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Joseph N. DiStefano: Is China big enough for US investors yet?

Joseph N. DiStefano, The Philadelphia Inquirer on

Published in Home and Consumer News

In both cases, the SEC said, illegal trades were led by a China-based Wharton School grad, Shaohua "Michael" Yin, exploiting inside information from Chinese investment bankers. Yin's lawyers were in court in New York earlier this month, arguing the SEC can't prove who said what.

China skepticism is familiar if you've followed short-seller advisers such as Dan David and Maj Soueidan, whose adventures catching Chinese companies ripping off U.S. shareholders are chronicled in the movie "The China Hustle," picked up for distribution by Magnolia Pictures this month. Buying China stocks as HSBC recommends "is an epically bad idea," David told me. "Most of the big-cap (China companies) are state-owned enterprises or frauds by design of the government."

So many Morgan Stanley-backed China firms attracted fraud accusations, David said, he's thinking of a "China Hustle" sequel.

Matthews Asia says careful investors are finding more sensibly priced bargains as China continues to grow faster than the U.S. or Europe. The view that the China outlook is improving is echoed by the nearly $5 trillion asset Vanguard Group. It has minimal direct exposure to China, but its FTSE index-based funds, already more China-focused than Morgan Stanley, will be adding more.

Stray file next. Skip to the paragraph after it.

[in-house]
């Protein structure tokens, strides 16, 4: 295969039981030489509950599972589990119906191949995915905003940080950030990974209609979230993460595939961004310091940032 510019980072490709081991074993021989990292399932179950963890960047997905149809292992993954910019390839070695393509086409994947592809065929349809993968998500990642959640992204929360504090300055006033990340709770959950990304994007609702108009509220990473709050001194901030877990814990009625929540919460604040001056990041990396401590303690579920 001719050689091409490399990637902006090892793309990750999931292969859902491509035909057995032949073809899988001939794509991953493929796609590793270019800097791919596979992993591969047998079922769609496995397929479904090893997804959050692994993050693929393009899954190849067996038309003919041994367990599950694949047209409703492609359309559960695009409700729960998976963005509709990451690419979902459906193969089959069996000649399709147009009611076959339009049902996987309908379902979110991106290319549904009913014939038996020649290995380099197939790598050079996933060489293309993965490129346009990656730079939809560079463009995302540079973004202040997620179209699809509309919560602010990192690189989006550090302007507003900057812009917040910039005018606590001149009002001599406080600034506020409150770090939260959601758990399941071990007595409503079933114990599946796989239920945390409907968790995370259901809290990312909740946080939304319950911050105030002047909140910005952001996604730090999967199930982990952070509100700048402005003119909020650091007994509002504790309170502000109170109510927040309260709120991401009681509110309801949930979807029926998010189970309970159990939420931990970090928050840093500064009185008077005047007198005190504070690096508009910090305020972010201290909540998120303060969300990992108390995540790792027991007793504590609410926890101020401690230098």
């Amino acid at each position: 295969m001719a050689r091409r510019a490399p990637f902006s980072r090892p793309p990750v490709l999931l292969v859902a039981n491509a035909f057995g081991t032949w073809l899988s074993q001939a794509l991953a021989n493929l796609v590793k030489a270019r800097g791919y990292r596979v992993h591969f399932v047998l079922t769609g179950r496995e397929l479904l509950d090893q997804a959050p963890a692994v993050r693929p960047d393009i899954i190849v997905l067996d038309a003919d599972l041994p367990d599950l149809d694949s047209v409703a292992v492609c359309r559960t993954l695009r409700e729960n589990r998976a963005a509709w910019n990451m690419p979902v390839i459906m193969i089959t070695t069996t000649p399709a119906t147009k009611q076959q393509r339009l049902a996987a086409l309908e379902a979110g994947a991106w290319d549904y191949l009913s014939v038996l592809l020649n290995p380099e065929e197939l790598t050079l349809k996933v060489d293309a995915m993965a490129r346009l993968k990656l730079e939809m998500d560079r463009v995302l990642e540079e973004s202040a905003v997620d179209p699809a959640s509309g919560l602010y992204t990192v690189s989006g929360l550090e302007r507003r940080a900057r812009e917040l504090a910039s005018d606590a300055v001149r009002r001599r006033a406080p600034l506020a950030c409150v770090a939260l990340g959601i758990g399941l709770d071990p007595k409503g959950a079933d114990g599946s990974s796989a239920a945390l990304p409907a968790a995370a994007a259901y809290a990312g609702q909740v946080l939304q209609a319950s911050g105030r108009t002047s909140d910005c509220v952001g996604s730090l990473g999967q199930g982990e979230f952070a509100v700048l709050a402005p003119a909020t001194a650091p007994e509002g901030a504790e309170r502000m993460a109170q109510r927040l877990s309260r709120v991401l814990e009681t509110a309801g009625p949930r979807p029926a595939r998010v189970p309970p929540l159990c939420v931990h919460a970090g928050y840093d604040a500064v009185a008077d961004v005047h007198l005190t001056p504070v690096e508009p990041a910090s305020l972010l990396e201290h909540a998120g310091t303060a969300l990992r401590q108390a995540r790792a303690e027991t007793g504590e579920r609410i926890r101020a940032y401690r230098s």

"We advise investors to remain patient, yet vigilant," as China slowly improves its markets and legal system and eases foreign investment, Vanguard economist Qian Wang and colleagues Jessica Mengqi Wu and Zoe Bryn Odenwalder wrote in a white paper earlier this year. "In the long term, we remain constructive about China."

But investing there remains tough to track on a big-picture scale, the Vanguard researchers acknowledged. Indeed, China stock returns have "little correlation with economic growth."

That's a sobering admission from a broadly focused index-fund manager. It makes a case for stock-picking China specialists like Matthews.

(c)2017 The Philadelphia Inquirer

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